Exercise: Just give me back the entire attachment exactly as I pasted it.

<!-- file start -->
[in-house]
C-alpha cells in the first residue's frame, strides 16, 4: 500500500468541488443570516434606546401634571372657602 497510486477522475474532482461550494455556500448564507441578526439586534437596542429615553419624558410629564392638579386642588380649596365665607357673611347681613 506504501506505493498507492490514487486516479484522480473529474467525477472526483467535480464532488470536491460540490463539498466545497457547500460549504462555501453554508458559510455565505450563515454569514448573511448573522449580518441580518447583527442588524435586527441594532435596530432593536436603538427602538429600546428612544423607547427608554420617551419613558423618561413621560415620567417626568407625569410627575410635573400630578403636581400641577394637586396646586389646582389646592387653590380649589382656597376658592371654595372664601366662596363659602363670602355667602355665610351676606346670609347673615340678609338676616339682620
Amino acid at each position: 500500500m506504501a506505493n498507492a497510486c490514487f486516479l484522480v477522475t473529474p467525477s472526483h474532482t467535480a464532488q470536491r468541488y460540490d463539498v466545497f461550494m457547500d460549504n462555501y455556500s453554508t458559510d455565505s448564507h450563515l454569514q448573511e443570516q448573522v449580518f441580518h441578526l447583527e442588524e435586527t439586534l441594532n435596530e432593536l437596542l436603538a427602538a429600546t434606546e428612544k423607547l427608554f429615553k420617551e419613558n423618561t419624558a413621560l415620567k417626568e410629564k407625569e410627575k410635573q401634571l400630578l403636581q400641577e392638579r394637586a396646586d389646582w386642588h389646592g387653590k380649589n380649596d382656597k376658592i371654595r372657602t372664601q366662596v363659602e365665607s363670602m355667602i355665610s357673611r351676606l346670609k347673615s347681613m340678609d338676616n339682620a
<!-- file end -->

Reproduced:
[in-house]
C-alpha cells in the first residue's frame, strides 16, 4: 500500500468541488443570516434606546401634571372657602 497510486477522475474532482461550494455556500448564507441578526439586534437596542429615553419624558410629564392638579386642588380649596365665607357673611347681613 506504501506505493498507492490514487486516479484522480473529474467525477472526483467535480464532488470536491460540490463539498466545497457547500460549504462555501453554508458559510455565505450563515454569514448573511448573522449580518441580518447583527442588524435586527441594532435596530432593536436603538427602538429600546428612544423607547427608554420617551419613558423618561413621560415620567417626568407625569410627575410635573400630578403636581400641577394637586396646586389646582389646592387653590380649589382656597376658592371654595372664601366662596363659602363670602355667602355665610351676606346670609347673615340678609338676616339682620
Amino acid at each position: 500500500m506504501a506505493n498507492a497510486c490514487f486516479l484522480v477522475t473529474p467525477s472526483h474532482t467535480a464532488q470536491r468541488y460540490d463539498v466545497f461550494m457547500d460549504n462555501y455556500s453554508t458559510d455565505s448564507h450563515l454569514q448573511e443570516q448573522v449580518f441580518h441578526l447583527e442588524e435586527t439586534l441594532n435596530e432593536l437596542l436603538a427602538a429600546t434606546e428612544k423607547l427608554f429615553k420617551e419613558n423618561t419624558a413621560l415620567k417626568e410629564k407625569e410627575k410635573q401634571l400630578l403636581q400641577e392638579r394637586a396646586d389646582w386642588h389646592g387653590k380649589n380649596d382656597k376658592i371654595r372657602t372664601q366662596v363659602e365665607s363670602m355667602i355665610s357673611r351676606l346670609k347673615s347681613m340678609d338676616n339682620a